God in all Things, Gerard W. Hughes

I remember a teaching colleague once said:

I’m not designed for this.

and while I cannot remember the exact context – they may have been asked to teach a subject they had not trained in (it happens) – I do remember thinking what a brilliant way of expressing their dissatisfaction about it; the idea that we are designed for something, a purpose, and the desire for that purpose is written into our design: it brings us to life when we are fulfilling that purpose, our own personal vocation, both in the big things of the election, our state in life, and in the little day to day things which help us to fulfill that election. The spiritual consolation is that what we do is in the praise, reverance and service of God.

The Psalm this week says:

You show me the path of life.

Psalm 16:11

In thinking about all of these things, and the slow burn of Easter Sunday, The Upper Room and lockdown, I’ve been considering the question posed at the top of the post. What does it mean for me?

Julian of Norwich considers that there are only two sins (sin being spiritual desolation, what leads us away from God): anxious fear and despairing fear or, want of faith and want of hope as described by Ignatius. Ignatius believed that ingratitude was the root of all sin. (Reimagining the examen App: Gratitude). These are a few of the key ideas and also Just for Today, that I am holding onto during this period of lockdown when it would be easy to succumb to fear, despair and anxiety at the state of things. I have myself a list of things that I know are lifegiving for me and I check it off every day (mostly) which reminds me to be grateful for the many blessings in my life and which challenges me to maintain my conscious contact with God.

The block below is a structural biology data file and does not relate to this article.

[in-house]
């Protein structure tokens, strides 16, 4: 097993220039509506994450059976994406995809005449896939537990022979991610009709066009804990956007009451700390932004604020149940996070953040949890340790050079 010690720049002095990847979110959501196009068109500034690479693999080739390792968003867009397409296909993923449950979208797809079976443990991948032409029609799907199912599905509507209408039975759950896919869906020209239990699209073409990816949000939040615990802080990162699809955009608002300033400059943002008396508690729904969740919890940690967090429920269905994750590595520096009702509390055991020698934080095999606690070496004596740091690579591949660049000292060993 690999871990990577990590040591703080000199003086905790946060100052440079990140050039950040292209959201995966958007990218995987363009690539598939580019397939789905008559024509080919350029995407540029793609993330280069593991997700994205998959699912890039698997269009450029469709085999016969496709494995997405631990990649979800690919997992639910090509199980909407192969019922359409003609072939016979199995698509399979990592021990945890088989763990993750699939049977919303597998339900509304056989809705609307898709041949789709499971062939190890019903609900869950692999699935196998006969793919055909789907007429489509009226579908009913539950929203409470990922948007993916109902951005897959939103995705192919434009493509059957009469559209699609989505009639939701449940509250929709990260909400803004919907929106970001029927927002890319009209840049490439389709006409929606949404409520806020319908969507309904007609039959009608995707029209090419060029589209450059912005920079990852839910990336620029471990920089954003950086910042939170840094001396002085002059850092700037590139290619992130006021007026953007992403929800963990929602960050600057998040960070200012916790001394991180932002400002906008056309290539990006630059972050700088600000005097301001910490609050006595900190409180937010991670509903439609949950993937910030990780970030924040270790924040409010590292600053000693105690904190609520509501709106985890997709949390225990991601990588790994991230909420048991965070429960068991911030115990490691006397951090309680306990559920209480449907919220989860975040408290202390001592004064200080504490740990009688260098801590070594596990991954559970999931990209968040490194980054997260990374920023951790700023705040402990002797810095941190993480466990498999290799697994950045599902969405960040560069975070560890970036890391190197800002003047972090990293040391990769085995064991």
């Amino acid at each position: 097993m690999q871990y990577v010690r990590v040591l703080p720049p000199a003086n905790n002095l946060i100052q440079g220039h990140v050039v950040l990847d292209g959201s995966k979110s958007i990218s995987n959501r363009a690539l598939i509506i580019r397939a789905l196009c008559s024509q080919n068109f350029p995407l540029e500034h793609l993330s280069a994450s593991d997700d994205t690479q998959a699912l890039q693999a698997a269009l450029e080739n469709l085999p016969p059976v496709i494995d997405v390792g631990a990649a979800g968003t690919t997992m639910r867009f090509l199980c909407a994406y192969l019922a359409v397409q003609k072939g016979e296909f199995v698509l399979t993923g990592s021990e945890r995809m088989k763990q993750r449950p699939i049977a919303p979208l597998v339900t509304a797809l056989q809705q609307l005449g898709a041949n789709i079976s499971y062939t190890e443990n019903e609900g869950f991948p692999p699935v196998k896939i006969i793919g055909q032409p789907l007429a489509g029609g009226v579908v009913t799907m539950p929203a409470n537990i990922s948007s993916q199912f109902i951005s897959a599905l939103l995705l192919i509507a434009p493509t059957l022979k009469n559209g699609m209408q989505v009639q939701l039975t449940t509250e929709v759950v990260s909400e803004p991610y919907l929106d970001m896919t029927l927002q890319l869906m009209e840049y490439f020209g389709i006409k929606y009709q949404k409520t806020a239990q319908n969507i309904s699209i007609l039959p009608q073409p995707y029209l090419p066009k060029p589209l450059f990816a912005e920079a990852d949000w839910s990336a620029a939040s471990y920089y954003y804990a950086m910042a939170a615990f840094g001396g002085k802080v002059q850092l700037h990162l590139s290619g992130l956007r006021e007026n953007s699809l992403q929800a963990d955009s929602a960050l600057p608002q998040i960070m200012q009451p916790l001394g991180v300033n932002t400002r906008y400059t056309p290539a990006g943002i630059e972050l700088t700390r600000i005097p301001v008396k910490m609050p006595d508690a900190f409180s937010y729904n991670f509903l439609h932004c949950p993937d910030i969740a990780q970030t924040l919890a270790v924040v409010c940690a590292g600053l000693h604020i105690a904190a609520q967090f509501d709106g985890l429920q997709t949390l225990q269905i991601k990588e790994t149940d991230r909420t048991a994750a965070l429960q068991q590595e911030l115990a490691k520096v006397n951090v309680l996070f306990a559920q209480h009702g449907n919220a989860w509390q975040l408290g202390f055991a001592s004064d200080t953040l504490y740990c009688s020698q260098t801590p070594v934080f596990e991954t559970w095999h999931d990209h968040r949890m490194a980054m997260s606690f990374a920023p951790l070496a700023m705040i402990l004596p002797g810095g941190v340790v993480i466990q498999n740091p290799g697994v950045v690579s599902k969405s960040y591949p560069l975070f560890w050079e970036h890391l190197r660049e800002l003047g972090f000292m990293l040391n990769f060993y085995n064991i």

My “Rule for Living”; to moderate my inordinate desires and unhelpful compulsions, and try to keep my focus towards God.
What brings you to life 4: Reading of this post.

Certainly, some of it is about endorphins and feeling good, and I might go for exercise or a hot bubble bath with candles and music (usually something spiritual), or even sleep, especially when I feel that creeping darkness weighing on my spirit. Self pity is a particularly distasteful manifestation of ingratitude and it is something I cannot stand within myself whenever I notice it.